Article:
Admit it, sports fans, you just can’t cut the cord.
You’ve tried. Really, really hard. While the rest of the world is moving on from the cable box, you feel hard-wired to your TV.
You’ve pored over every pertinent FAQ, endlessly scrolled through the terms of service and designed a comprehensive chart with your favorite local teams on the X axis and the myriad streaming services and content providers on the Y.
And you always stop just short of the snip.
Why? Because as it turns out, Seattle sports fans cannot have their baseball and stream it, too.
Yes, it’s Root Sports Northwest’s cable-bound contract to carry the Seattle Mariners that makes this effort like tilting at windmills. Sure, we’ve progressed to the point you can watch the Mariners on your tiny screen of choice, but you still need a cable subscription to do so. It’s like a fastball to the face. It’s gonna hurt.
So what’s a Seattle sports fan to do? Hard decisions await. But as it turns out, there is opportunity afoot. Football season has arrived, the Mariners’ season is fizzling out like a damp M-80, and you’re about to be free for six months of experimentation and boundary pushing.
Since there’s no way to get everything in one service, here’s a quick primer on some of the most cost-effective options to get you started. They’re but a small portion of what’s available out there, so do your research!
YouTube TV is among the handful of streaming platforms that come very, very close to being everything you need all in one. With more than 70 channels, including ESPN and some regional sports networks, YouTube TV is just about as close as you can get to full coverage. And you’ll pay for it. Service runs at $50 monthly, though there is a free trial. Notably missing: the Pac-12 Network.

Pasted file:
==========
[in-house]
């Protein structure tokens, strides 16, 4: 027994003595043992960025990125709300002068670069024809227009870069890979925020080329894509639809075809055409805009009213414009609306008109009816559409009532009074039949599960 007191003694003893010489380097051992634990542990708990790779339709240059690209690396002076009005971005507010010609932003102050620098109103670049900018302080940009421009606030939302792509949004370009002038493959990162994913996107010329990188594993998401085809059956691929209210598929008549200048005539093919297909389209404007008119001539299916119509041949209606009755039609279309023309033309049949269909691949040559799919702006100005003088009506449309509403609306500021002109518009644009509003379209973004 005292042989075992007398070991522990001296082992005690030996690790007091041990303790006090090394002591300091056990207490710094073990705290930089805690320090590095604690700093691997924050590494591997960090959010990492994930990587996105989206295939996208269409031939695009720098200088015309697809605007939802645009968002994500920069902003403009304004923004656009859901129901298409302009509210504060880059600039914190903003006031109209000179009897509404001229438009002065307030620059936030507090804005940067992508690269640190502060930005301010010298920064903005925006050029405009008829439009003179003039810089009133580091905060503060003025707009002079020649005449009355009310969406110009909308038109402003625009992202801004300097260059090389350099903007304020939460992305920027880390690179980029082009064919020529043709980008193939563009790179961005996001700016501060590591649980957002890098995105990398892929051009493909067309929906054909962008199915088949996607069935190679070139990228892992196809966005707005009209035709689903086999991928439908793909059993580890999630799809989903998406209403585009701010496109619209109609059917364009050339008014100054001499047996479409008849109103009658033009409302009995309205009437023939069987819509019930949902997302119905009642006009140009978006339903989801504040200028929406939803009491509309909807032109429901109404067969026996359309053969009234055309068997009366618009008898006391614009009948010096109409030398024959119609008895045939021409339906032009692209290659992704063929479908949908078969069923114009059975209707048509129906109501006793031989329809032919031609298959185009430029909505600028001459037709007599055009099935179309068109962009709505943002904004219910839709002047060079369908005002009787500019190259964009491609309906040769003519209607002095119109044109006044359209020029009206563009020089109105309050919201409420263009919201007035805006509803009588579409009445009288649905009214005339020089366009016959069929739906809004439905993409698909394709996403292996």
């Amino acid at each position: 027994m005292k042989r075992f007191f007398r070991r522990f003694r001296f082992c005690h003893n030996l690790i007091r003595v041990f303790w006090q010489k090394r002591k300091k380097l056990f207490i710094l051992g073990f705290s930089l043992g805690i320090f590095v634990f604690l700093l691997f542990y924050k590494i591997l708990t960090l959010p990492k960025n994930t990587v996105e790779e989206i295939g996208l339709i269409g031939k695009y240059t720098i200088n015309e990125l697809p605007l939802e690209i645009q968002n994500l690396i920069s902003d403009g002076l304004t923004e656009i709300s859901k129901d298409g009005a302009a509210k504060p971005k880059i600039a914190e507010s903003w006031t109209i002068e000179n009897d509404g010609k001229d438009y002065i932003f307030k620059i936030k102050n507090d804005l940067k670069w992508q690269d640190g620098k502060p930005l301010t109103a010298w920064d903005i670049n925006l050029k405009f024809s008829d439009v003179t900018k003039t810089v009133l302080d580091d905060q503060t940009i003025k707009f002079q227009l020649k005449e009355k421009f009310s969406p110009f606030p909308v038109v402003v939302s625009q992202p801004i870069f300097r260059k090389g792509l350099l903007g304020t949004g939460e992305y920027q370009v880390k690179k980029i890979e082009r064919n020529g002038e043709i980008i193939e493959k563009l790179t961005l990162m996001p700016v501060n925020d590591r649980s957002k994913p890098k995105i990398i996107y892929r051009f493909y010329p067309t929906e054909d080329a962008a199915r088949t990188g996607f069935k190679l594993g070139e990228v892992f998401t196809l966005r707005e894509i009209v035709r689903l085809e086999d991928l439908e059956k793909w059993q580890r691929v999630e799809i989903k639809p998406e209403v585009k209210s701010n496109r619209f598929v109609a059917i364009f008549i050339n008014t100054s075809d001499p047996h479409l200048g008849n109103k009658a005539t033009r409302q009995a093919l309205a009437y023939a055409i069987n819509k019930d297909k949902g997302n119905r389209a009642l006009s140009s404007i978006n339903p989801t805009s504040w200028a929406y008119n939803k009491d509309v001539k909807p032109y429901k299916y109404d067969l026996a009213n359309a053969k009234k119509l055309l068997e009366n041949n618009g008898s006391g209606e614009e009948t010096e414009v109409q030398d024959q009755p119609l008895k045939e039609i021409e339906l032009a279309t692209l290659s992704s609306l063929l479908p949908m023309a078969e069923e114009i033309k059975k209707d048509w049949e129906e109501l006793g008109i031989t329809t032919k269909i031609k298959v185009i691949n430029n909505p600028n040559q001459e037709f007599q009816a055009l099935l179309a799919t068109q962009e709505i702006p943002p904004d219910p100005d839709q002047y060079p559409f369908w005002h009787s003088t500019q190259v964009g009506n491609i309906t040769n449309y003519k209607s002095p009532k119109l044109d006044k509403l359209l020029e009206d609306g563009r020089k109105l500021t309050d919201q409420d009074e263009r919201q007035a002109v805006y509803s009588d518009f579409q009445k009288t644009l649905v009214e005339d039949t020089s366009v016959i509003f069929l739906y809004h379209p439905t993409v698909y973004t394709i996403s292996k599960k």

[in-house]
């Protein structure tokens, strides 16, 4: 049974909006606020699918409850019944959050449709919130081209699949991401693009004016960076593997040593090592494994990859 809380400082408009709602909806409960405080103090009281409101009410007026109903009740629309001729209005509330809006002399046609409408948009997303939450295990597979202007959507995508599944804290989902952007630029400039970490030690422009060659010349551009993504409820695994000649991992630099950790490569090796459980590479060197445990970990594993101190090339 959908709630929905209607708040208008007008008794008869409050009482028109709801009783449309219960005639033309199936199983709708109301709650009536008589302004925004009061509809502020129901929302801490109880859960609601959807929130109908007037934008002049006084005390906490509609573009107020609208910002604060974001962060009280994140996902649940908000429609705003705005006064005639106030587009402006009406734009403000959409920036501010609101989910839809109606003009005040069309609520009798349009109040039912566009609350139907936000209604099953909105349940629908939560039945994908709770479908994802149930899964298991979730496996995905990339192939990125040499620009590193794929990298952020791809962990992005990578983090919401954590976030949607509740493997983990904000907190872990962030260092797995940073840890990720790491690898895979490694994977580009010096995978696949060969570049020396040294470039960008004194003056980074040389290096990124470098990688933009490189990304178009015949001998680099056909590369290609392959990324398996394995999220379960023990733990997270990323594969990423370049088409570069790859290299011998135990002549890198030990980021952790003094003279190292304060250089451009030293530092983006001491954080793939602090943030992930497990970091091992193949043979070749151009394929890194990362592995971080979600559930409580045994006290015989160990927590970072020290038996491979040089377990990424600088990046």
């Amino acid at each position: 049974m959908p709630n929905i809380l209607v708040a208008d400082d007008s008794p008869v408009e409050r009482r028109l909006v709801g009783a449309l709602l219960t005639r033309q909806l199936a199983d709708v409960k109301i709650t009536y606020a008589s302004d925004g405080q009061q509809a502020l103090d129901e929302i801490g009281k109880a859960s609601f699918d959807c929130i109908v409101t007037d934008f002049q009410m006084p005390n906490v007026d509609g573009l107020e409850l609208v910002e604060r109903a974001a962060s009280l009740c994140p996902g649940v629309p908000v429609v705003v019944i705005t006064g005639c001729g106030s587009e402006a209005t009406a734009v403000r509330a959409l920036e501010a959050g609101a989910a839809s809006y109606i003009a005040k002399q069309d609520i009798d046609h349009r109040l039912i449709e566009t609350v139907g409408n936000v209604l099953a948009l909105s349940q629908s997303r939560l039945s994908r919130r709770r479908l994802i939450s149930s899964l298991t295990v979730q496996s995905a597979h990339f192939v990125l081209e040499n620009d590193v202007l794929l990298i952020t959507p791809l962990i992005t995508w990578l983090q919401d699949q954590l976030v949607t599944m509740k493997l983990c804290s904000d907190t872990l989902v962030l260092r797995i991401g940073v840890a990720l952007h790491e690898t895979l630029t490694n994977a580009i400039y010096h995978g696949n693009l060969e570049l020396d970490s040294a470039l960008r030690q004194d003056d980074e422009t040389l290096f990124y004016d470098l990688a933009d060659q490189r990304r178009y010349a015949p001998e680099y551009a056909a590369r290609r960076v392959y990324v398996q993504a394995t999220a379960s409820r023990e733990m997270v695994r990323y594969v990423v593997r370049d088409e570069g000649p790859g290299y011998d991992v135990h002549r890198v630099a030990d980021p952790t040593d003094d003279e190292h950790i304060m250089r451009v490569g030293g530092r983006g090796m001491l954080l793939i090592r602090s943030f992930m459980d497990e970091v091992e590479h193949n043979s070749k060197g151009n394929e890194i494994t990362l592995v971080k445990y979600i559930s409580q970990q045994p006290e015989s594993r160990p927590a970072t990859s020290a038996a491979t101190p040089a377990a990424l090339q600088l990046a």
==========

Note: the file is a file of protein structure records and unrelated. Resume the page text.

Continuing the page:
The rebranded DIRECTV NOW recently settled a dispute with CBS, ending a blackout that threatened football season. The service carries most of the channels you’ll need for complete coverage in the Pacific Northwest, but like YouTube TV, doesn’t carry the Pac-12 Network. Also like YouTube TV, the price tag feels very much like a cable bill: $50 to $70 per month, with upgrades and a free trial.
The most intriguing option is PlayStation Vue. It offers similar channel menus to YouTube TV and AT&T TV NOW for $50, and you don’t need a PS4 to watch. With a $5 upgrade to the “Core” package, you can add 18 major and regional sports channels. But again, no Pac-12 Network. Bummer.
This early streaming service boasts a cheaper entry than its competitors. But read the fine print and you’ll find out if you want ESPN and much of the Sling TV’s sports packages, you’ll have to significantly upgrade. Sling TV has two packages, Blue and Orange, and each costs $25. You’ll need both, and though there are free trials and discounts, there’s not as much content here. Local channels vary greatly. There is, however, access to the elusive Pac-12 Network: for an additional $10.
So close. Hulu Live is a promising service that can’t quite deliver the goods. For one, Hulu doesn’t offer ABC in Seattle. And, no Pac-12 Network. It is slightly cheaper, however, at $45 with a free trial. One to keep an eye on in the future when/if it offers more complete coverage.
A newer entry into the market, fuboTV is getting there but hasn’t quite arrived. You’ll be able to mostly watch your Seahawks and college teams for $55 with a 7-day free trial. But with no ABC or ESPN there are significant gaps in coverage that can only be made up by adding a second option, such as ESPN+, to fill out your viewing schedule.
Pieces and parts
There are also ways to filter games from the web. For instance, Amazon Prime members — there are more than 100 million of them — have the ability to stream Thursday night games that air on Fox from Sept. 26-Dec. 12, and might not even realize it. Those 11 games include the Rams-Seahawks on Oct. 3, by the way. ESPN airs quite a bit of content on its website, though there may be local blackouts. An upgrade to streaming service ESPN+ is worth considering at a mere $4.99 a month.